Nearly one million user accounts for the Coachella Valley Music and Arts Festival website have been found for sale on the underground marketplace.
According to a recent report by Motherboard, the data available for purchase includes email addresses, usernames and hashed passwords.
The data trader, who identifies as ‘Berkut,’ wrote on the Tochka marketplace listing: “Coachella complete database dump from this month.”
The immensely popular multi-day concert is held annually in Indio, California, attracting close to 200,000 attendees in 2016.
In a sample of more than 10,000 accounts that Berkut provided the publication with, Motherboard found the data did not contain payment details.
“Motherboard verified the data by attempting to create new accounts on Coachella.com with 30 of the provided email addresses—every randomly selected address was already linked to a current account on the site,” said Motherboard reporter Joseph Cox.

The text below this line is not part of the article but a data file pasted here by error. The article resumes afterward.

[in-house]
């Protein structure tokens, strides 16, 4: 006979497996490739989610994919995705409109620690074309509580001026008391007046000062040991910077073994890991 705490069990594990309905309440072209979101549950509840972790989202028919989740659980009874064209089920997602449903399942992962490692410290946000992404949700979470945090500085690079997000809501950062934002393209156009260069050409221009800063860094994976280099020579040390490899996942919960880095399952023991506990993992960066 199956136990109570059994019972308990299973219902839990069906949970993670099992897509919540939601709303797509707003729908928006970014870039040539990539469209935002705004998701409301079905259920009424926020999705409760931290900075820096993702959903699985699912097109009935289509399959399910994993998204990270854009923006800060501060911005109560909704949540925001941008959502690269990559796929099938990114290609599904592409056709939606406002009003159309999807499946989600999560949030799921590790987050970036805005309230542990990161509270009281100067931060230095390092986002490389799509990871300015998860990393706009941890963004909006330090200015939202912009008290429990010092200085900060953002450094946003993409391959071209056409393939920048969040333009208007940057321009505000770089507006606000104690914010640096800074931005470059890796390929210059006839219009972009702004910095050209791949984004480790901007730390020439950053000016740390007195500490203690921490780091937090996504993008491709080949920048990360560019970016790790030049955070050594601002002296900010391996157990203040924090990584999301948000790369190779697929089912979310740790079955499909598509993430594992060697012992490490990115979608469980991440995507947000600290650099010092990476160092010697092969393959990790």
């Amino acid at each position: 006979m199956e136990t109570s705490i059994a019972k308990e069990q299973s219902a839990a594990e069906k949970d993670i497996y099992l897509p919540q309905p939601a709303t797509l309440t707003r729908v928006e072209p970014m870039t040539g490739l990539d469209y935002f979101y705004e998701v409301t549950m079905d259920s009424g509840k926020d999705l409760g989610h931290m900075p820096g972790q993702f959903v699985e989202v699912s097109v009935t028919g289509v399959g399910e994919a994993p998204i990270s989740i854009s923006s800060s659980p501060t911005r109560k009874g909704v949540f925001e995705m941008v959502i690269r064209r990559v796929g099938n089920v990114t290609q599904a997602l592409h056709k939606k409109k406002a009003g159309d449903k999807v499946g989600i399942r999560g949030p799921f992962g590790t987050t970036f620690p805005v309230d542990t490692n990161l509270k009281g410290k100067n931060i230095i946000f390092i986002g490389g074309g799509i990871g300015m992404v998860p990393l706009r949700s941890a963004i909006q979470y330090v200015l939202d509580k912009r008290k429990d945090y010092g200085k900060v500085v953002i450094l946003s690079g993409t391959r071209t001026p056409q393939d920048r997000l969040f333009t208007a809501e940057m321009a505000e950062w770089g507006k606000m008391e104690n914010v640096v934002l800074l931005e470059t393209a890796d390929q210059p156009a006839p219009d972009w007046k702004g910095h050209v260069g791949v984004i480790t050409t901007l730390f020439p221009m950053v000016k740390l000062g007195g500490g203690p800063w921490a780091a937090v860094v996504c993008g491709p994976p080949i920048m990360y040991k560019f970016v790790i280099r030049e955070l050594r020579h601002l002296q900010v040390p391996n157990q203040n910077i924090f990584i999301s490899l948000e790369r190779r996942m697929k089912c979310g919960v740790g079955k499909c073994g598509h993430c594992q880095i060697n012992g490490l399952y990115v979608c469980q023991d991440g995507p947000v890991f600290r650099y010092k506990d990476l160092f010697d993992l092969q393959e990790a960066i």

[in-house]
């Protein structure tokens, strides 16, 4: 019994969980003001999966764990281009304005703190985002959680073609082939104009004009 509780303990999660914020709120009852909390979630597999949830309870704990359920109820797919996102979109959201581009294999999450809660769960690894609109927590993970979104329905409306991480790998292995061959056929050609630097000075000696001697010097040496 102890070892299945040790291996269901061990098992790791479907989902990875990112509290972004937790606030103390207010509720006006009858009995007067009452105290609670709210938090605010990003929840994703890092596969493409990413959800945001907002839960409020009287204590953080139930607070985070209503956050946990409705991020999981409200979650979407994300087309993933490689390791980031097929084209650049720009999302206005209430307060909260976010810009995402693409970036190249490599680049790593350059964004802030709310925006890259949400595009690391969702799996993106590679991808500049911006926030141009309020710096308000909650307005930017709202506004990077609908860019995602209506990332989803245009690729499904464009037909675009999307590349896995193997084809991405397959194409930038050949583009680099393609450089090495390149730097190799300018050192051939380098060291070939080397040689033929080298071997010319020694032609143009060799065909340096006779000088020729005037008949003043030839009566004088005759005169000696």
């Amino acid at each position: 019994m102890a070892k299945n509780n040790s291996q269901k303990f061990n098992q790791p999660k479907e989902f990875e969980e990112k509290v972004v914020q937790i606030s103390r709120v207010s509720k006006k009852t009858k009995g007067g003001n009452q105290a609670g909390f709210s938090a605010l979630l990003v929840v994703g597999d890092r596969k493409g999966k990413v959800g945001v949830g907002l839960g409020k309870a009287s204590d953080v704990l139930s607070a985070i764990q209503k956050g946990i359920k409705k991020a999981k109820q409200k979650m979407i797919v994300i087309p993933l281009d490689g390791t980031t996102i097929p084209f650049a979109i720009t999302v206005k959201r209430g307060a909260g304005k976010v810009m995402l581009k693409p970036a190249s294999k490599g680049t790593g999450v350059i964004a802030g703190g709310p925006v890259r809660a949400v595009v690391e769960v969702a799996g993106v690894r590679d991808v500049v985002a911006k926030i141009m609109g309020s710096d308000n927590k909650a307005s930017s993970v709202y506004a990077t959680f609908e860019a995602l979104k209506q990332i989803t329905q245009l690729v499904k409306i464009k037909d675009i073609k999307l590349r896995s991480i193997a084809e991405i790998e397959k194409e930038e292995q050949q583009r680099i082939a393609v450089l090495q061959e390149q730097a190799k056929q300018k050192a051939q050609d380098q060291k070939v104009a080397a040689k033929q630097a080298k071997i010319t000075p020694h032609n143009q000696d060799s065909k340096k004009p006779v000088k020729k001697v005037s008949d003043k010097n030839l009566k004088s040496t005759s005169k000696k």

Berkut noted that about 360,000 of the accounts relate to the main Coachella website, while another 590,000 correspond to the message board, which also include user IP addresses.
The publication said Coachella has not yet responded to its request for comments on the allegations.
“Even when doing something as trivial as signing up to a music festival website, we are constantly giving out personal data concerning ourselves,” added Cox.
“Once you’ve downloaded a password manager, the software can quickly and easily generate unique logins for any site you might use, meaning that when a random site you used months or years ago suffers a data breach, hackers won’t be able to do all that much with the stolen info,” he recommended.